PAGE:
Julian Gustave Symons (the name rhymes with “women’s”) was born on May 30, 1912, in London, the last child in a family of seven. His parents were Minnie Louise Bull Symons and Morris Albert Symons, but Julian never learned his father’s original name or nationality. A seller of secondhand goods until World War I brought him profits as an auctioneer, the elder Symons was a strict Victorian-era father.
As a child, Julian Symons suffered from a stammer that placed him in remedial education despite his intelligence. Although he overcame his speech problems and excelled as a student, Symons nevertheless ended his formal education at the age of fourteen and began an intense program of self-education that encompassed all that was best in literature. Symons worked variously as a shorthand typist, a secretary in an engineering firm, and an advertising copywriter and executive, all in London, before he became established as an important and prolific writer of crime fiction.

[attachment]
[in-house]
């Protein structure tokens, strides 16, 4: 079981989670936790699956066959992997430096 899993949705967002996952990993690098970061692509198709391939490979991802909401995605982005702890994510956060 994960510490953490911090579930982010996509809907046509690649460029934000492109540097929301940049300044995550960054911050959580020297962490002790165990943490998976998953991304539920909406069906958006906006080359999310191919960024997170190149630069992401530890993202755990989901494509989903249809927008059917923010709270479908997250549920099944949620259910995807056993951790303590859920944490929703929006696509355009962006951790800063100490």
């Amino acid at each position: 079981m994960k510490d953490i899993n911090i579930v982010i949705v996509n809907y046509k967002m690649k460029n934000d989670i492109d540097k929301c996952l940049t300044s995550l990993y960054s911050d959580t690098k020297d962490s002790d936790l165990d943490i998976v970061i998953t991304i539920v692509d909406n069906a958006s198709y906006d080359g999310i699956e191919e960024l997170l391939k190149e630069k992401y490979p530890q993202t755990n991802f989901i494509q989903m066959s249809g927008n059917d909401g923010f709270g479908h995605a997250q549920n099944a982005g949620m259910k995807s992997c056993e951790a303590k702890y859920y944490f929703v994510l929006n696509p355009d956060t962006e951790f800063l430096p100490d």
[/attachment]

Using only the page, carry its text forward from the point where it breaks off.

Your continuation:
At first glance, Symons’s literary career appears to fall rather neatly into two distinct and contradictory phases: radical poet in the 1930’s and Tory writer of crime fiction. A founder of the important little magazine Twentieth Century Verse and its editor from 1937 to 1939, Symons was one of a group of young poets who in the 1930’s were the heirs apparent to Stephen Spender and W. H. Auden. Before the outbreak of World War II, Symons was already the author of two volumes of poetry and was acquiring a reputation...
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